Anyway, today I want to talk about diagnosis. Specifically, a new diagnosis.

As you should know (if you’ve been following me for a while but don’t worry if not), I have Inflammatory Bowel Disease and Primary Sclerosing Cholangitis, as well as a few other less impressive-sounding conditions. The IBD and PSC I mention specifically because there are thought to be links between them, mainly that patients with Ulcerative Colitis (the form of IBD I have) are more likely to develop PSC than those without UC. This is known as an extraintestinal manifestation which means that other conditions may develop because I have IBD.

Other extraintestinal manifestations include condition such as arthritis, skin conditions, inflammation of the eye, anaemia, problems with the kidneys, and osteoporosis. That last one is what I want to focus on today.

Just to clarify, I do not have osteoporosis. I do, however, have thinning in the base of my spine which they found recently in a bone density scan. This, I believe this is called osteopenia, but I’m not 100% sure as my GP didn’t put a name to it. Anyway, the thinning isn’t too serious, by the sounds of things, but they do want to start a form of treatment to stop it from developing into osteoporosis. My GP is consulting my GI as she doesn’t want to start anything that may aggravate my IBD. In the meantime, I am doing daily exercises that are designed for those with sciatica. This may or may not help but seeing as how I do get mild sciatic symptoms from time to time, I don’t think this will do any harm.

Speaking of exercises, I am still doing my knee exercises, as it doesn get stiff if I’ve not moved around for a while, and I’ve also added abdominal core exercises to my routine to strengthen my core. My goal is to do them all at least once daily so that I am as strong as I can be to return to work in two weeks. I am also trying to stick to a routine of getting up and going to bed at the same time each day (even the weekends) to regulate my sleep and get my fatigue under control.

Thank you for reading and I hope you are keeping safe and well. Until next time!

C is for Catch-Up

Again, let me apologise for being MIA for a bit. The truth is, I’ve been struggling a lot recently and blogging hasn’t been that high on my priority list. That being said, let me catch you up on what’s been going on with me lately.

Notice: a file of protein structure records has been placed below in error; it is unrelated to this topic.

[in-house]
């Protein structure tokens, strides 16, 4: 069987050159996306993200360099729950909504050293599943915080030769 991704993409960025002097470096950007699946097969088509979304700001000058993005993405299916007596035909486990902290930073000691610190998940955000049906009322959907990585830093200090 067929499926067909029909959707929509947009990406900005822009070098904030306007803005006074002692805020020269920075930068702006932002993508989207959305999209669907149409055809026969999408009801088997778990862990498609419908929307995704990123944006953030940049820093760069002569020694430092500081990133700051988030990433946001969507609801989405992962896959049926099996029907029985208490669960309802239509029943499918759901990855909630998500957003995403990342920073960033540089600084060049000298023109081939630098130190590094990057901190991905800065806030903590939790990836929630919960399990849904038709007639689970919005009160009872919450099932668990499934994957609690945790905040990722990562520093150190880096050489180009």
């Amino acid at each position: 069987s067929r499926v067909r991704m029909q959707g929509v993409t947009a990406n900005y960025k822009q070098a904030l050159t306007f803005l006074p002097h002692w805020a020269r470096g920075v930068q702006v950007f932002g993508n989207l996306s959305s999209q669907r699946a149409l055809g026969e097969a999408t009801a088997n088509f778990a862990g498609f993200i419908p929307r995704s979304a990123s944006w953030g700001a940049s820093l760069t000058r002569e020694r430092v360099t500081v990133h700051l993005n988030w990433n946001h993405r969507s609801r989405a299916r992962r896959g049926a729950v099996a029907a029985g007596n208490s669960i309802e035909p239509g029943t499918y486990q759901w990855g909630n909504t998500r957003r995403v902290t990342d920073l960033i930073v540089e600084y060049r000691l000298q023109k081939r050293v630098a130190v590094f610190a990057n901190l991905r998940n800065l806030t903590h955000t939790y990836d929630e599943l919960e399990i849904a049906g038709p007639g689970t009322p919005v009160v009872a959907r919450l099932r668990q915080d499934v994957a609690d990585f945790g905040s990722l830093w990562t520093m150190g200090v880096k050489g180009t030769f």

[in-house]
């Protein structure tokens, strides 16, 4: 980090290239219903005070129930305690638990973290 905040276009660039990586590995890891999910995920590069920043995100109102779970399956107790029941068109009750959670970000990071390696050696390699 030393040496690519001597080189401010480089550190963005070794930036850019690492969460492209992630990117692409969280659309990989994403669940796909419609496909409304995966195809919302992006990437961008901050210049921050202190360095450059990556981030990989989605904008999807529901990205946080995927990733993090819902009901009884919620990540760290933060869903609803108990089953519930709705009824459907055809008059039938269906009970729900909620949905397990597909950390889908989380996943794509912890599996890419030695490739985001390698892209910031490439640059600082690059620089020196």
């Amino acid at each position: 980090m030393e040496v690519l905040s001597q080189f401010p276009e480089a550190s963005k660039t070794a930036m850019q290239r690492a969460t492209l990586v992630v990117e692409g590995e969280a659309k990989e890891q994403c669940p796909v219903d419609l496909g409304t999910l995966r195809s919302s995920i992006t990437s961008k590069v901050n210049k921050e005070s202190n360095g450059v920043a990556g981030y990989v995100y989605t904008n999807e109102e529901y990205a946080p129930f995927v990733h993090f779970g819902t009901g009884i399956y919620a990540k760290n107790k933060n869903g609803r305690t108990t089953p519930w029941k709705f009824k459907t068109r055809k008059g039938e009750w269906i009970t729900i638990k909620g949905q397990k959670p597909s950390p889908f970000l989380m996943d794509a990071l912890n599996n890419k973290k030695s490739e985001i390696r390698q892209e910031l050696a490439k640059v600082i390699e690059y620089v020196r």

As mentioned in a previous post, brain fog is a very real and serious side-effect of being chronically ill. I don’t usually suffer with it but the last few months have been quite different…


It started with a drop in my appetite. A normal day for me would consist of having lunch and dinner, and maybe breakfast in the morning if I felt like it. But I began to not feel hungry, and the idea of food would make me feel sick or nauseous. I began eating less and less until it began affecting my energy levels at work. I spoke to my IBD team who recommended I started back on the modulen. This lasted for about a week before I couldn’t manage it anymore and reintroduced solid food alongside the modulen until I was able to eat a bit more and could cut out the liquid nutrition all together. However, I soon realised I had “shrunk” my stomach; I wasn’t able to eat a full meal anymore. I started eating little and often, around five to six small meals a day. This has sort of worked but it’s not always possible to eat midmorning or afternoon, especially when I’m working, so I don’t always get enough food. This has continued for some time now and I’m still trying to get my appetite back to normal so that I might be able to eat more.


Lately though, this has proved difficult; because I haven’t been eating that well, I’ve began suffering with fatigue. This fatigue has caused me to be unable to do much after work or on my days off, leaving me incapable of properly taking care of myself.


This drop in appetite and increased fatigue has left me feeling drained and I’ve begun to struggle mentally. I won’t go into details but it’s got to the point that I’ve reached out to Steps2wellbeing, a UK-based mental health organisation who I have used in the past and may have mentioned before. The initial triage session went well and I’m on a waiting list to start CBT (Cognitive Behavioural Therapy). I’m not sure if it’ll work but I feel it’s worth trying because that’s better than doing nothing.


As for my physical health, that’s begun to decline again and I have, once again, been signed off from work. I don’t know how long I’ll need but even my works occupational health team believes I need time off so I’ll take their advise. I’ve had a blood test as well as a faecal calprotectin. These have shown that some of my inflammation markers are a little raised but not a lot else. And to make this even better, I was admitted to hospital on Monday.